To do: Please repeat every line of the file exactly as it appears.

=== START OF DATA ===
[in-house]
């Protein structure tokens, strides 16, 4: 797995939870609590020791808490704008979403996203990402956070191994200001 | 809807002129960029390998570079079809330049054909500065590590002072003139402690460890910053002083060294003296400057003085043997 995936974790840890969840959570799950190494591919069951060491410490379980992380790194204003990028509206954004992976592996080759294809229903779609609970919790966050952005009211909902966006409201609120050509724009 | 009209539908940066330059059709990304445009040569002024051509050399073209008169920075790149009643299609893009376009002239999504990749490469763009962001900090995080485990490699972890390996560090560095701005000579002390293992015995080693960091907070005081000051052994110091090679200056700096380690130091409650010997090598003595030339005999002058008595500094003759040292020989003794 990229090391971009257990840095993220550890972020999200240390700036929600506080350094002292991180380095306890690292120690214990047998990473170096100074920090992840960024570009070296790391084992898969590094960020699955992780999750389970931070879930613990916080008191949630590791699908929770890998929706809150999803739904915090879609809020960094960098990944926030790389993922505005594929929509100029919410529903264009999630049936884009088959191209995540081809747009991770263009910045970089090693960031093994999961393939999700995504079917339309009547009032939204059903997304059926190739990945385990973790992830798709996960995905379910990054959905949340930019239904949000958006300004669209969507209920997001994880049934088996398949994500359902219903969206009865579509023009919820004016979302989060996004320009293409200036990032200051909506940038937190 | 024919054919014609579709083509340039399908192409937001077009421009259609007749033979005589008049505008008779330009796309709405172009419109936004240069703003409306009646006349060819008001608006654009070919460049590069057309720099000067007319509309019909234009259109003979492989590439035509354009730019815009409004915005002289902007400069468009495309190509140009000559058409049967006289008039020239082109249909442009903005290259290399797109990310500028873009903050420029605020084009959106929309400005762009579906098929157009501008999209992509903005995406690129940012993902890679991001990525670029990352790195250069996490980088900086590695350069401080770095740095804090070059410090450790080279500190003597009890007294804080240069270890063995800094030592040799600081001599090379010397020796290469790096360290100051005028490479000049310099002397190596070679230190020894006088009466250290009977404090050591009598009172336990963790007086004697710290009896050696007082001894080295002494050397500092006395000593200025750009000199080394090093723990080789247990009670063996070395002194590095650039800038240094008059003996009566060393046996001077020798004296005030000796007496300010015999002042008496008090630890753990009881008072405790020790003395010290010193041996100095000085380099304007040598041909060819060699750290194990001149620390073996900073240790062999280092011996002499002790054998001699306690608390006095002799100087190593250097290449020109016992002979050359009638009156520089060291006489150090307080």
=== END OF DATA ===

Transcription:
[in-house]
């Protein structure tokens, strides 16, 4: 797995939870609590020791808490704008979403996203990402956070191994200001 | 809807002129960029390998570079079809330049054909500065590590002072003139402690460890910053002083060294003296400057003085043997 995936974790840890969840959570799950190494591919069951060491410490379980992380790194204003990028509206954004992976592996080759294809229903779609609970919790966050952005009211909902966006409201609120050509724009 | 009209539908940066330059059709990304445009040569002024051509050399073209008169920075790149009643299609893009376009002239999504990749490469763009962001900090995080485990490699972890390996560090560095701005000579002390293992015995080693960091907070005081000051052994110091090679200056700096380690130091409650010997090598003595030339005999002058008595500094003759040292020989003794 990229090391971009257990840095993220550890972020999200240390700036929600506080350094002292991180380095306890690292120690214990047998990473170096100074920090992840960024570009070296790391084992898969590094960020699955992780999750389970931070879930613990916080008191949630590791699908929770890998929706809150999803739904915090879609809020960094960098990944926030790389993922505005594929929509100029919410529903264009999630049936884009088959191209995540081809747009991770263009910045970089090693960031093994999961393939999700995504079917339309009547009032939204059903997304059926190739990945385990973790992830798709996960995905379910990054959905949340930019239904949000958006300004669209969507209920997001994880049934088996398949994500359902219903969206009865579509023009919820004016979302989060996004320009293409200036990032200051909506940038937190 | 024919054919014609579709083509340039399908192409937001077009421009259609007749033979005589008049505008008779330009796309709405172009419109936004240069703003409306009646006349060819008001608006654009070919460049590069057309720099000067007319509309019909234009259109003979492989590439035509354009730019815009409004915005002289902007400069468009495309190509140009000559058409049967006289008039020239082109249909442009903005290259290399797109990310500028873009903050420029605020084009959106929309400005762009579906098929157009501008999209992509903005995406690129940012993902890679991001990525670029990352790195250069996490980088900086590695350069401080770095740095804090070059410090450790080279500190003597009890007294804080240069270890063995800094030592040799600081001599090379010397020796290469790096360290100051005028490479000049310099002397190596070679230190020894006088009466250290009977404090050591009598009172336990963790007086004697710290009896050696007082001894080295002494050397500092006395000593200025750009000199080394090093723990080789247990009670063996070395002194590095650039800038240094008059003996009566060393046996001077020798004296005030000796007496300010015999002042008496008090630890753990009881008072405790020790003395010290010193041996100095000085380099304007040598041909060819060699750290194990001149620390073996900073240790062999280092011996002499002790054998001699306690608390006095002799100087190593250097290449020109016992002979050359009638009156520089060291006489150090307080």